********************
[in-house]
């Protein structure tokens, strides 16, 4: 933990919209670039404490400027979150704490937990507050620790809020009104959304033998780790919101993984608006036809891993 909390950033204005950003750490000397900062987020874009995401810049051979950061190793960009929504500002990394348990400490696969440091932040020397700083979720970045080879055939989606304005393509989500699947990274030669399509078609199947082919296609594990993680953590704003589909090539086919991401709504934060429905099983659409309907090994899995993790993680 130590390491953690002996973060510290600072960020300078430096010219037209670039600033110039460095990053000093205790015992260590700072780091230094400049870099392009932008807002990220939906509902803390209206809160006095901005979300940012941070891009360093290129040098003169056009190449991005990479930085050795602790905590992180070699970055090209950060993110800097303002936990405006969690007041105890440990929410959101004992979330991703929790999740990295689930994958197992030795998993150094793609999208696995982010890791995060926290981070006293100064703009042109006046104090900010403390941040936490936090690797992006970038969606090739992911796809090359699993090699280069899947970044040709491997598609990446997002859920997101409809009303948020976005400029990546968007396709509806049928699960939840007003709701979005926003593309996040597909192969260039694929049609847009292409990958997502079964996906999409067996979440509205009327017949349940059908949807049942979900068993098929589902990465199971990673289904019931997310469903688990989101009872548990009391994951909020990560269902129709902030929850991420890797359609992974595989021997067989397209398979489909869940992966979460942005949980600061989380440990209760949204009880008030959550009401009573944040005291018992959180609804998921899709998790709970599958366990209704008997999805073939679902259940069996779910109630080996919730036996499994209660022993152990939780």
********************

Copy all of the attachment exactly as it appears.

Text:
[in-house]
């Protein structure tokens, strides 16, 4: 933990919209670039404490400027979150704490937990507050620790809020009104959304033998780790919101993984608006036809891993 909390950033204005950003750490000397900062987020874009995401810049051979950061190793960009929504500002990394348990400490696969440091932040020397700083979720970045080879055939989606304005393509989500699947990274030669399509078609199947082919296609594990993680953590704003589909090539086919991401709504934060429905099983659409309907090994899995993790993680 130590390491953690002996973060510290600072960020300078430096010219037209670039600033110039460095990053000093205790015992260590700072780091230094400049870099392009932008807002990220939906509902803390209206809160006095901005979300940012941070891009360093290129040098003169056009190449991005990479930085050795602790905590992180070699970055090209950060993110800097303002936990405006969690007041105890440990929410959101004992979330991703929790999740990295689930994958197992030795998993150094793609999208696995982010890791995060926290981070006293100064703009042109006046104090900010403390941040936490936090690797992006970038969606090739992911796809090359699993090699280069899947970044040709491997598609990446997002859920997101409809009303948020976005400029990546968007396709509806049928699960939840007003709701979005926003593309996040597909192969260039694929049609847009292409990958997502079964996906999409067996979440509205009327017949349940059908949807049942979900068993098929589902990465199971990673289904019931997310469903688990989101009872548990009391994951909020990560269902129709902030929850991420890797359609992974595989021997067989397209398979489909869940992966979460942005949980600061989380440990209760949204009880008030959550009401009573944040005291018992959180609804998921899709998790709970599958366990209704008997999805073939679902259940069996779910109630080996919730036996499994209660022993152990939780």